Schellhorn et al suggest a 2-week restriction from intense exercise in asymptomatic COVID-19-positive athletes and a 2- to 4-week restriction for symptomatic athletes without evidence of myocarditis, with a normal ECG after these periods needed prior to resuming activity.17

Future Considerations

Baseline testing and the use of an appropriate control group are critical for defining the prevalence and severity of cardiac involvement, particularly with respect to emerging data with cardiac MRI. Though professional sports leagues have been largely successful in resuming play by implementing strict isolation and testing protocols, additional research is needed to determine the risks to all athletes and sports leagues with fewer financial and medical resources. Large-scale, longitudinal data for abnormal non-invasive cardiovascular testing and clinical outcomes in athletes with COVID-19 infection is essential for safely returning to sports.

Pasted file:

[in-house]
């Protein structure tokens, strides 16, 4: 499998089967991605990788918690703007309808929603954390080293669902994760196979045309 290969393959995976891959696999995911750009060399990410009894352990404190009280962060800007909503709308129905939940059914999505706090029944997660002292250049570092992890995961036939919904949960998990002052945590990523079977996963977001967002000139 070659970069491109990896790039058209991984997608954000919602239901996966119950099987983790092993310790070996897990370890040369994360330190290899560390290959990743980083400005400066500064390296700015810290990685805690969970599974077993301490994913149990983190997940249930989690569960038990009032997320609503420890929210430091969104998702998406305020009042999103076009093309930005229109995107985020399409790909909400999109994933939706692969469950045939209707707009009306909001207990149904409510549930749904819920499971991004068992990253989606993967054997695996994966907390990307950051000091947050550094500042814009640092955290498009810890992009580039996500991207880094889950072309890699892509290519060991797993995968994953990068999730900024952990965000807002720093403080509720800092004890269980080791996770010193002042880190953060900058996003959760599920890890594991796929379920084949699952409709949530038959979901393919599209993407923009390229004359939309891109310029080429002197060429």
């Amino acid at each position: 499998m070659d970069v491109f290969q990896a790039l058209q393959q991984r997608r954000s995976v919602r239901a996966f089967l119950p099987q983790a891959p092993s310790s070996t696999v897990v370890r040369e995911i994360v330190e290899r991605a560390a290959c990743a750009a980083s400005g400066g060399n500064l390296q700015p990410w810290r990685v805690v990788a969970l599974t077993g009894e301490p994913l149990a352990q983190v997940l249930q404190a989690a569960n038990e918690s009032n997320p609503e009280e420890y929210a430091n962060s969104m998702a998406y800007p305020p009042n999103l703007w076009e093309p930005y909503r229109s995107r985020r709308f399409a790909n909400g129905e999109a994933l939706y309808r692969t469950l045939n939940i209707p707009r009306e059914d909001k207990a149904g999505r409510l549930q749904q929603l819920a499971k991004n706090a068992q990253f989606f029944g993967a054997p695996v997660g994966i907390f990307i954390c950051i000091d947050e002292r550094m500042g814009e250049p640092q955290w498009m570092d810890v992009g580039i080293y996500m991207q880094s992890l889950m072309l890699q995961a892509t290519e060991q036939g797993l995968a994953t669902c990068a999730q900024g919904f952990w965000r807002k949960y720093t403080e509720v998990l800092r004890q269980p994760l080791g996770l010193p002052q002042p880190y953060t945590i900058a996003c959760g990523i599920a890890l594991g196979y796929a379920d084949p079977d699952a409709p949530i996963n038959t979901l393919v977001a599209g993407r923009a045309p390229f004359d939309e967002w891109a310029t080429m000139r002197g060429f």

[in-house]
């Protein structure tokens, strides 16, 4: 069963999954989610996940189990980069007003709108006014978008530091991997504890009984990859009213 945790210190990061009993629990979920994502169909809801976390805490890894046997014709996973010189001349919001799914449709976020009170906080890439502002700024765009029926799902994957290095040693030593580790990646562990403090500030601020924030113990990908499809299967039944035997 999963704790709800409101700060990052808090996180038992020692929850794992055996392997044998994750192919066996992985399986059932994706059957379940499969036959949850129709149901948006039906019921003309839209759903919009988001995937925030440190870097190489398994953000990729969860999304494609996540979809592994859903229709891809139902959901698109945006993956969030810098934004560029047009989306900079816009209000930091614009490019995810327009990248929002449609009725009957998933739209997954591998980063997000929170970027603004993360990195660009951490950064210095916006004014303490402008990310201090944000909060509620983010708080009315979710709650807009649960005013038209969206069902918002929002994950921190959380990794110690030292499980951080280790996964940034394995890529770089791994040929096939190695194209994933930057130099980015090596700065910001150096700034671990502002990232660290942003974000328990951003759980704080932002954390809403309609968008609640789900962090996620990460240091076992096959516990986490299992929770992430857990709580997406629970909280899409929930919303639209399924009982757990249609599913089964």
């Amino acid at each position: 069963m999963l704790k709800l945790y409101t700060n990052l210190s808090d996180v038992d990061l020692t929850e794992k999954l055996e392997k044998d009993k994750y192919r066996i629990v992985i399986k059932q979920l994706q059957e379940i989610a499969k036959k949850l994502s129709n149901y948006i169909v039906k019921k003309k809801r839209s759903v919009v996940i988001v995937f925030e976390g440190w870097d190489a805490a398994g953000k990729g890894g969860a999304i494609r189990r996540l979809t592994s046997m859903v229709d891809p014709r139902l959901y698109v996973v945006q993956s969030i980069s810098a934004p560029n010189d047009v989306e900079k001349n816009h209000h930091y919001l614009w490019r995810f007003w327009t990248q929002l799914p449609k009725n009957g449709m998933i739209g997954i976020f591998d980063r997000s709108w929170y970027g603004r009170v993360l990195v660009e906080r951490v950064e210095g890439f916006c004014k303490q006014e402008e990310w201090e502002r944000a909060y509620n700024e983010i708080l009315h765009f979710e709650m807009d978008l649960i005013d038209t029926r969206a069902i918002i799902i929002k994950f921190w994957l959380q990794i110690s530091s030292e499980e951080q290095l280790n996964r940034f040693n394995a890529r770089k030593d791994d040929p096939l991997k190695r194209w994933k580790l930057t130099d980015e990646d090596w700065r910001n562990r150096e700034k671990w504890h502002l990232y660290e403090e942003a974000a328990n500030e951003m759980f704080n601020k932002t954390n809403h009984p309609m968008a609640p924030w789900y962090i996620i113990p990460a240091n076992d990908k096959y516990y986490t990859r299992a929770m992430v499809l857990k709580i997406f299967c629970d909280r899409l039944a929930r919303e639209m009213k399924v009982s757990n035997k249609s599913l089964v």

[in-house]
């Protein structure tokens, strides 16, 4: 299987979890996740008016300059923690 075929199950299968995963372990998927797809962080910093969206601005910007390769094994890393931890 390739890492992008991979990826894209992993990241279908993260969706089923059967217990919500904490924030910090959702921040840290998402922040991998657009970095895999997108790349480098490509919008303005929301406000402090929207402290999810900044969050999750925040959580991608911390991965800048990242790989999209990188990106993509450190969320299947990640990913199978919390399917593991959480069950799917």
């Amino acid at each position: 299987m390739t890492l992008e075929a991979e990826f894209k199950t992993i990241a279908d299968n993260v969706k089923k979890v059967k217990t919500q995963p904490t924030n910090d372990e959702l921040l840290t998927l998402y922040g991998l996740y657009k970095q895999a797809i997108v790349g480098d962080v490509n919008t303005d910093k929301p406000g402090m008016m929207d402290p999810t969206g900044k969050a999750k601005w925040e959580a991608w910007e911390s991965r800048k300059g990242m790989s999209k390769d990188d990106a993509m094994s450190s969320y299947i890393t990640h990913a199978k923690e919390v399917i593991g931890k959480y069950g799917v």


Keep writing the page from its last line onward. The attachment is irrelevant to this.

Disclosures: The authors have no conflicts of interest to report regarding the content herein.

References